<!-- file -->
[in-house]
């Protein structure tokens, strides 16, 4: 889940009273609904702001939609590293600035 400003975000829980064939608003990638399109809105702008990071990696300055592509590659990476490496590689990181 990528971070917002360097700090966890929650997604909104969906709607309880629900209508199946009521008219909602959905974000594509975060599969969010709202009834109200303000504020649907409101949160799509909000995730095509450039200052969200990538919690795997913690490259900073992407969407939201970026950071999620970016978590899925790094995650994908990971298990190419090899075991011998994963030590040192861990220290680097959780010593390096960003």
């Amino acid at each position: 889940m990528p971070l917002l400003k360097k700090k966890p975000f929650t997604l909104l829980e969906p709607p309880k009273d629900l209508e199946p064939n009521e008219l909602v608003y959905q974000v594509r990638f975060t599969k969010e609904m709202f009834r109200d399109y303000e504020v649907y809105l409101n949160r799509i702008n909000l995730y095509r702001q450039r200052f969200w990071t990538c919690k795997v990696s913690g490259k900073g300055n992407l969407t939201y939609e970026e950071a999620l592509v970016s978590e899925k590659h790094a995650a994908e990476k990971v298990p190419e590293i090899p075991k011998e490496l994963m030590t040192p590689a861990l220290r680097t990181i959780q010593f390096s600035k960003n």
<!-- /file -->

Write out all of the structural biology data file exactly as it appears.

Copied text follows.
[in-house]
């Protein structure tokens, strides 16, 4: 889940009273609904702001939609590293600035 400003975000829980064939608003990638399109809105702008990071990696300055592509590659990476490496590689990181 990528971070917002360097700090966890929650997604909104969906709607309880629900209508199946009521008219909602959905974000594509975060599969969010709202009834109200303000504020649907409101949160799509909000995730095509450039200052969200990538919690795997913690490259900073992407969407939201970026950071999620970016978590899925790094995650994908990971298990190419090899075991011998994963030590040192861990220290680097959780010593390096960003």
């Amino acid at each position: 889940m990528p971070l917002l400003k360097k700090k966890p975000f929650t997604l909104l829980e969906p709607p309880k009273d629900l209508e199946p064939n009521e008219l909602v608003y959905q974000v594509r990638f975060t599969k969010e609904m709202f009834r109200d399109y303000e504020v649907y809105l409101n949160r799509i702008n909000l995730y095509r702001q450039r200052f969200w990071t990538c919690k795997v990696s913690g490259k900073g300055n992407l969407t939201y939609e970026e950071a999620l592509v970016s978590e899925k590659h790094a995650a994908e990476k990971v298990p190419e590293i090899p075991k011998e490496l994963m030590t040192p590689a861990l220290r680097t990181i959780q010593f390096s600035k960003n």